Fair elections supporters held a conference call this week to push for New York State campaign finance reform and public funding of elections.
A coalition of citizen activist groups including Citizen Action and the Working Families Party used the call as a platform to state their case for establishing a public financing system for New York state elections.
On their side: State Comptroller Tom DiNapoli, a Democrat and former longtime Assemblyman. DiNapoli thinks that fair elections is fair game for the Moreland Commission, formed by Governor Andrew Cuomo and Attorney General Eric Schneiderman to uncover corruption among public officials. The comptroller conceded that rolling out a statewide public financing system would be costly.
New York City Comptroller-elect Scott Stringer was also on the call. He attributed his successful campaign, including a tight primary against former Governor Eliot Spitzer, to the Big Apple's small-donor matching system.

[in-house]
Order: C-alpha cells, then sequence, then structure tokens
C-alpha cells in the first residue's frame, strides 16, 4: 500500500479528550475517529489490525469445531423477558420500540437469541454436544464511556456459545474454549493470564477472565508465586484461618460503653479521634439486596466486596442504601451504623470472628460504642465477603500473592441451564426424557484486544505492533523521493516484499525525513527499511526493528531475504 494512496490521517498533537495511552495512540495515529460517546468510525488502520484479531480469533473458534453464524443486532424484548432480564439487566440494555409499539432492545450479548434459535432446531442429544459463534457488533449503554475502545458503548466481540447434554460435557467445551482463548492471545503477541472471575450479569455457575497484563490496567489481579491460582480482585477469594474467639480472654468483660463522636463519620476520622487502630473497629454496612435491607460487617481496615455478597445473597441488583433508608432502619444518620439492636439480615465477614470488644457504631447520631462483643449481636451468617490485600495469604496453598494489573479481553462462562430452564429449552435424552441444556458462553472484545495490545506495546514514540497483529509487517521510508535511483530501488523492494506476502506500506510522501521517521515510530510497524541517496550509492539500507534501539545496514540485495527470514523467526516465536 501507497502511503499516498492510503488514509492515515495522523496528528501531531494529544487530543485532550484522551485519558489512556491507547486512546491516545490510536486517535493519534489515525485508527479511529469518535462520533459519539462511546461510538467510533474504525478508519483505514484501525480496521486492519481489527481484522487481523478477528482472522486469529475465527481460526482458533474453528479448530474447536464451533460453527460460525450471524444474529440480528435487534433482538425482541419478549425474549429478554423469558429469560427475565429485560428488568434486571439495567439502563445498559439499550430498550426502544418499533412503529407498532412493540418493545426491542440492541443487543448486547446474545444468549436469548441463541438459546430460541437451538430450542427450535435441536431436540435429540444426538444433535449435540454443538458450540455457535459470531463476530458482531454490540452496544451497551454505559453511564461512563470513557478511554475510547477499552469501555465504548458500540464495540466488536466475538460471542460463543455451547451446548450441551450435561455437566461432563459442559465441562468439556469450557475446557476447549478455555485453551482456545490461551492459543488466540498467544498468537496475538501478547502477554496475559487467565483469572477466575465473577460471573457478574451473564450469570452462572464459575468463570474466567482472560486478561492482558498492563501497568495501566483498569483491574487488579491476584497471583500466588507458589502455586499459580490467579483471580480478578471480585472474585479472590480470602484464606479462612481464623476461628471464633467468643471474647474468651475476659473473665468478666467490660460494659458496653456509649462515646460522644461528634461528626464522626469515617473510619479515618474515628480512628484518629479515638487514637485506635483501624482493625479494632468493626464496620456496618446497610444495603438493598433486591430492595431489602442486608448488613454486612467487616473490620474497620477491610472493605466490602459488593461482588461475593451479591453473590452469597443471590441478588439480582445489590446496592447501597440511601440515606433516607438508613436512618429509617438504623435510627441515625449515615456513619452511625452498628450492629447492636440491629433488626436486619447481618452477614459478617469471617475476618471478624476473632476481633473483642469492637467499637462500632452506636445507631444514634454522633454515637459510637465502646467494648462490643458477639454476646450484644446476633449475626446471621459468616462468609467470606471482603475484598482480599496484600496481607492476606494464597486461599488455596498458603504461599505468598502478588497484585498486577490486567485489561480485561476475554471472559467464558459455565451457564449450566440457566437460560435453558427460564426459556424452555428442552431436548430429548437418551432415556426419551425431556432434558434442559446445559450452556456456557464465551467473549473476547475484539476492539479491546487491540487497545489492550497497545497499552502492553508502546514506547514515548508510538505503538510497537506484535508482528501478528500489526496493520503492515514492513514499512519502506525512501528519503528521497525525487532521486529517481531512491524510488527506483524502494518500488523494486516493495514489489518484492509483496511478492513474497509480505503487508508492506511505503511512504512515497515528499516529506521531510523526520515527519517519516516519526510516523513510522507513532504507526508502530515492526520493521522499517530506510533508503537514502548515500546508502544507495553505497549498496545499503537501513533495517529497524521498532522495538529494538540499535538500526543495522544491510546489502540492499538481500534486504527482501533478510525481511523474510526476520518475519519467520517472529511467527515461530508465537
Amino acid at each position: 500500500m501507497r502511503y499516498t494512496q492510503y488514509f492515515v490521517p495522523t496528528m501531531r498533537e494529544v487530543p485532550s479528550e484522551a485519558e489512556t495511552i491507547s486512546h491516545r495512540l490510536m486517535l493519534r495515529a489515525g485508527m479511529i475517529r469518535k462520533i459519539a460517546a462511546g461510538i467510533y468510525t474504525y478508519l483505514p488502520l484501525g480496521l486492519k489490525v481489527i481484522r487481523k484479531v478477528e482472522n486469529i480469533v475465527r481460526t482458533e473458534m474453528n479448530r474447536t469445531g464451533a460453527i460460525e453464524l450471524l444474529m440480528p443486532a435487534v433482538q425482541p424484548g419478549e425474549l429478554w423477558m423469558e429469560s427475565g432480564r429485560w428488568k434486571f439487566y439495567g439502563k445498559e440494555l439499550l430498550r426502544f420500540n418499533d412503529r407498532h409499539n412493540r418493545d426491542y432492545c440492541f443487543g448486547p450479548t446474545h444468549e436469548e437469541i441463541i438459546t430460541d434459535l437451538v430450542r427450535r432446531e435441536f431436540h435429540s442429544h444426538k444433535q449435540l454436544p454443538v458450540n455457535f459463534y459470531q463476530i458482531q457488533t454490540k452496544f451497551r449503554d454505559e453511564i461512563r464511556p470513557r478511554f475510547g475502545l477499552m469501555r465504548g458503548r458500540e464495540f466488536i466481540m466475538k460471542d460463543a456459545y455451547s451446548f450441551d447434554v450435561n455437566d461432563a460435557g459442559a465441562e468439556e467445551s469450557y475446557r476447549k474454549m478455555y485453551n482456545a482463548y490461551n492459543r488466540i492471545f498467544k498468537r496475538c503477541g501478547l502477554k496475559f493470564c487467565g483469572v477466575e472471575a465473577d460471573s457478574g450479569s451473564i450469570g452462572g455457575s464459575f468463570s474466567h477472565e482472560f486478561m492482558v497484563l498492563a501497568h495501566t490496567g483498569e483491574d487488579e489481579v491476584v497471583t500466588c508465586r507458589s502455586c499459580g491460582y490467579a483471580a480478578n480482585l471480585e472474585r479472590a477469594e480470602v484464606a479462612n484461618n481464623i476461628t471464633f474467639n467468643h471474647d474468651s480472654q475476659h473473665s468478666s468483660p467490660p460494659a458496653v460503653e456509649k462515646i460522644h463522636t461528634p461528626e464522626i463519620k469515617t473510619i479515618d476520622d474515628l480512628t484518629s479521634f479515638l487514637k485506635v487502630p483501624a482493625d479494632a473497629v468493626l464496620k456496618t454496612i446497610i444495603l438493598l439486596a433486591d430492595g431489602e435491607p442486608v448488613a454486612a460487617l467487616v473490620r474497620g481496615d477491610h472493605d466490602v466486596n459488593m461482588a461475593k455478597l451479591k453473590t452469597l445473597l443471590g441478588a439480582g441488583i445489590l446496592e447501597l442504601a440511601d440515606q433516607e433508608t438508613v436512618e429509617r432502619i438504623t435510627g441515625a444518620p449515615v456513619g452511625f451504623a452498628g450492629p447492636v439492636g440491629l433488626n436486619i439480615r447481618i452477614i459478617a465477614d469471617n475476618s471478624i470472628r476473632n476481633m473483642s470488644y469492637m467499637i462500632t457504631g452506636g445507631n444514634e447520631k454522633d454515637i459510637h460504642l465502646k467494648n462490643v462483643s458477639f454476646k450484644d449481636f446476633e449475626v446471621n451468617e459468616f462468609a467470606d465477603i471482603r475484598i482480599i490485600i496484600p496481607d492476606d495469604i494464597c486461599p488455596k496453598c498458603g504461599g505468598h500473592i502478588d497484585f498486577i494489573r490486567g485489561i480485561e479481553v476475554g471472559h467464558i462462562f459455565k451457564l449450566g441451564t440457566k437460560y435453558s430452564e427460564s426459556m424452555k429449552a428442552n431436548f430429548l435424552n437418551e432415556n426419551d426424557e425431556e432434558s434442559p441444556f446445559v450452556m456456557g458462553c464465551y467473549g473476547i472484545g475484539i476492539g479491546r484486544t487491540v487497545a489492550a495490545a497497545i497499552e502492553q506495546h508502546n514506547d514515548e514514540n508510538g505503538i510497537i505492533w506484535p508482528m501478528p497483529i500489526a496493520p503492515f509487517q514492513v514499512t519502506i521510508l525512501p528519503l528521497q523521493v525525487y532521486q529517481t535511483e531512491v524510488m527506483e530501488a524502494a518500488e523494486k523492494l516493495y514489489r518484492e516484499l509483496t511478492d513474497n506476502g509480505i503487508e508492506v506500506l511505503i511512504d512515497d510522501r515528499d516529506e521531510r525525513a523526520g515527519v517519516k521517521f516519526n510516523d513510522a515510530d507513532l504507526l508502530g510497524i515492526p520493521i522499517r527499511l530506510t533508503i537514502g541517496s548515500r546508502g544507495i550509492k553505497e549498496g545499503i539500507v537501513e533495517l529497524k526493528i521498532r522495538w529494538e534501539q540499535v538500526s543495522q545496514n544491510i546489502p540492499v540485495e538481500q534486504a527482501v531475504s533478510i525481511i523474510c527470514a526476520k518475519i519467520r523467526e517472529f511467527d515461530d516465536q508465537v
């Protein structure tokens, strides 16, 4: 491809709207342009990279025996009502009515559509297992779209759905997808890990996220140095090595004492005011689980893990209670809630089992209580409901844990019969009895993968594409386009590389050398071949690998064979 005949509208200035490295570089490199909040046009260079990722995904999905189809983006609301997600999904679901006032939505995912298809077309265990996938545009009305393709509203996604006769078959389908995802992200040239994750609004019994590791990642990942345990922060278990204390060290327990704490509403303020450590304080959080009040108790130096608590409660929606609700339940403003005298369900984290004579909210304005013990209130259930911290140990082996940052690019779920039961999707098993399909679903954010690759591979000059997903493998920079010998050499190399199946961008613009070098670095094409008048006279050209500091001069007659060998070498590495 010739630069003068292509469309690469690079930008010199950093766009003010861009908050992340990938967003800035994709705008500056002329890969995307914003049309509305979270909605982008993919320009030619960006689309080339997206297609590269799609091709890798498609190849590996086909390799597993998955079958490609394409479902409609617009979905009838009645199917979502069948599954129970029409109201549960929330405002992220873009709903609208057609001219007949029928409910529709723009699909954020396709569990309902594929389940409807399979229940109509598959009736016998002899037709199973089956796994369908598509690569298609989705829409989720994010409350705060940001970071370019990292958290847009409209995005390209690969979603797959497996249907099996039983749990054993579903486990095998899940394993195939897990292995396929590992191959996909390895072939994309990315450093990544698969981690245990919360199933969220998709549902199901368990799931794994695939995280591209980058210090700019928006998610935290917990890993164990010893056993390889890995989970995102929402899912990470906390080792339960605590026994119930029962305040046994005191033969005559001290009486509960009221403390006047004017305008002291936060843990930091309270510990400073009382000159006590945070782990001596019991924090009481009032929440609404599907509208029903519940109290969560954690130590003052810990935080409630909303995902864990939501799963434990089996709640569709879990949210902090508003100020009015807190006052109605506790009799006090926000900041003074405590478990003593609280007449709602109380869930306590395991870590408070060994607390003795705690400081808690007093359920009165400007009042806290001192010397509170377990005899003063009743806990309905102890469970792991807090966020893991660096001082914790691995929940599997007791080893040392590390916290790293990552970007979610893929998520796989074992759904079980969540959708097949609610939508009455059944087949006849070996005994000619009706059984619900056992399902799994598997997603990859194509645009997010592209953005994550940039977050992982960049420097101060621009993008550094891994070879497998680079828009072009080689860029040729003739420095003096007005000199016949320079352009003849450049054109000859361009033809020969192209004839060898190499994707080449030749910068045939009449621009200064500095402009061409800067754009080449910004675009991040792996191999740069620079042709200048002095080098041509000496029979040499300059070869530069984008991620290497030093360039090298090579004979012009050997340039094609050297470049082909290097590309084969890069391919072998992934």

Stringer says his defeat of Spitzer exemplifies why public financing works. Advocates would like to see the system in place in time for the 2014 elections.
Call organizers are hopeful that a grassroots groundswell of support will propel public financing through Albany – transitioning the Capital City into a "new" Albany, where elections will be more competitive and candidates more accountable.